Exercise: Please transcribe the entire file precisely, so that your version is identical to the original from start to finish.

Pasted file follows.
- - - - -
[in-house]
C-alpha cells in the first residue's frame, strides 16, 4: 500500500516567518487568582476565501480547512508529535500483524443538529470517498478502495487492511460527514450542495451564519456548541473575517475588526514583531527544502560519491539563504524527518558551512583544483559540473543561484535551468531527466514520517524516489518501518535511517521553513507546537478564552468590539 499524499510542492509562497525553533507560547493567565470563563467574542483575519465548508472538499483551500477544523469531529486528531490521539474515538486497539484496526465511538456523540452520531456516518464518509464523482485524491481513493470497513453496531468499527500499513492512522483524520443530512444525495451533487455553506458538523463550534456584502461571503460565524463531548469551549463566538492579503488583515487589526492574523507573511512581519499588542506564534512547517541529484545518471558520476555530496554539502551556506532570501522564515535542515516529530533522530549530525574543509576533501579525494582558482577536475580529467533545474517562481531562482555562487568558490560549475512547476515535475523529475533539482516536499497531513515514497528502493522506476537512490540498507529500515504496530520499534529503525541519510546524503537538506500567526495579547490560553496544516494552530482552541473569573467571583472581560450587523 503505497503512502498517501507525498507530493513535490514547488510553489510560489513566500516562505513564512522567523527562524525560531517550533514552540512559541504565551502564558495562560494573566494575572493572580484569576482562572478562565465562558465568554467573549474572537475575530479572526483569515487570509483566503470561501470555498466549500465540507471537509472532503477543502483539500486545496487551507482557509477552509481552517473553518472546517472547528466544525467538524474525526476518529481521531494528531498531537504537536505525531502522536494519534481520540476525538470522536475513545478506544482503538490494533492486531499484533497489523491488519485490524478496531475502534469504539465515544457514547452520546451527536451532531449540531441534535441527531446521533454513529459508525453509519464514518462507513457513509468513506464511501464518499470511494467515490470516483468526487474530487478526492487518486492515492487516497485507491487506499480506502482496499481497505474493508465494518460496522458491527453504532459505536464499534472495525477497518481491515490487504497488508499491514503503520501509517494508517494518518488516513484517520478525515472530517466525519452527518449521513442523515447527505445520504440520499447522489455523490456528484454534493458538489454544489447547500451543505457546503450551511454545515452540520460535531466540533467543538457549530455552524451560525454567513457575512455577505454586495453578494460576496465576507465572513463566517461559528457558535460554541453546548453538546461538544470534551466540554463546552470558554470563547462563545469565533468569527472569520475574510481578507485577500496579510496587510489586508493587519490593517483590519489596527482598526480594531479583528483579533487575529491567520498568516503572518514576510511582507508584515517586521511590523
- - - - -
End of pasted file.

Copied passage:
[in-house]
C-alpha cells in the first residue's frame, strides 16, 4: 500500500516567518487568582476565501480547512508529535500483524443538529470517498478502495487492511460527514450542495451564519456548541473575517475588526514583531527544502560519491539563504524527518558551512583544483559540473543561484535551468531527466514520517524516489518501518535511517521553513507546537478564552468590539 499524499510542492509562497525553533507560547493567565470563563467574542483575519465548508472538499483551500477544523469531529486528531490521539474515538486497539484496526465511538456523540452520531456516518464518509464523482485524491481513493470497513453496531468499527500499513492512522483524520443530512444525495451533487455553506458538523463550534456584502461571503460565524463531548469551549463566538492579503488583515487589526492574523507573511512581519499588542506564534512547517541529484545518471558520476555530496554539502551556506532570501522564515535542515516529530533522530549530525574543509576533501579525494582558482577536475580529467533545474517562481531562482555562487568558490560549475512547476515535475523529475533539482516536499497531513515514497528502493522506476537512490540498507529500515504496530520499534529503525541519510546524503537538506500567526495579547490560553496544516494552530482552541473569573467571583472581560450587523 503505497503512502498517501507525498507530493513535490514547488510553489510560489513566500516562505513564512522567523527562524525560531517550533514552540512559541504565551502564558495562560494573566494575572493572580484569576482562572478562565465562558465568554467573549474572537475575530479572526483569515487570509483566503470561501470555498466549500465540507471537509472532503477543502483539500486545496487551507482557509477552509481552517473553518472546517472547528466544525467538524474525526476518529481521531494528531498531537504537536505525531502522536494519534481520540476525538470522536475513545478506544482503538490494533492486531499484533497489523491488519485490524478496531475502534469504539465515544457514547452520546451527536451532531449540531441534535441527531446521533454513529459508525453509519464514518462507513457513509468513506464511501464518499470511494467515490470516483468526487474530487478526492487518486492515492487516497485507491487506499480506502482496499481497505474493508465494518460496522458491527453504532459505536464499534472495525477497518481491515490487504497488508499491514503503520501509517494508517494518518488516513484517520478525515472530517466525519452527518449521513442523515447527505445520504440520499447522489455523490456528484454534493458538489454544489447547500451543505457546503450551511454545515452540520460535531466540533467543538457549530455552524451560525454567513457575512455577505454586495453578494460576496465576507465572513463566517461559528457558535460554541453546548453538546461538544470534551466540554463546552470558554470563547462563545469565533468569527472569520475574510481578507485577500496579510496587510489586508493587519490593517483590519489596527482598526480594531479583528483579533487575529491567520498568516503572518514576510511582507508584515517586521511590523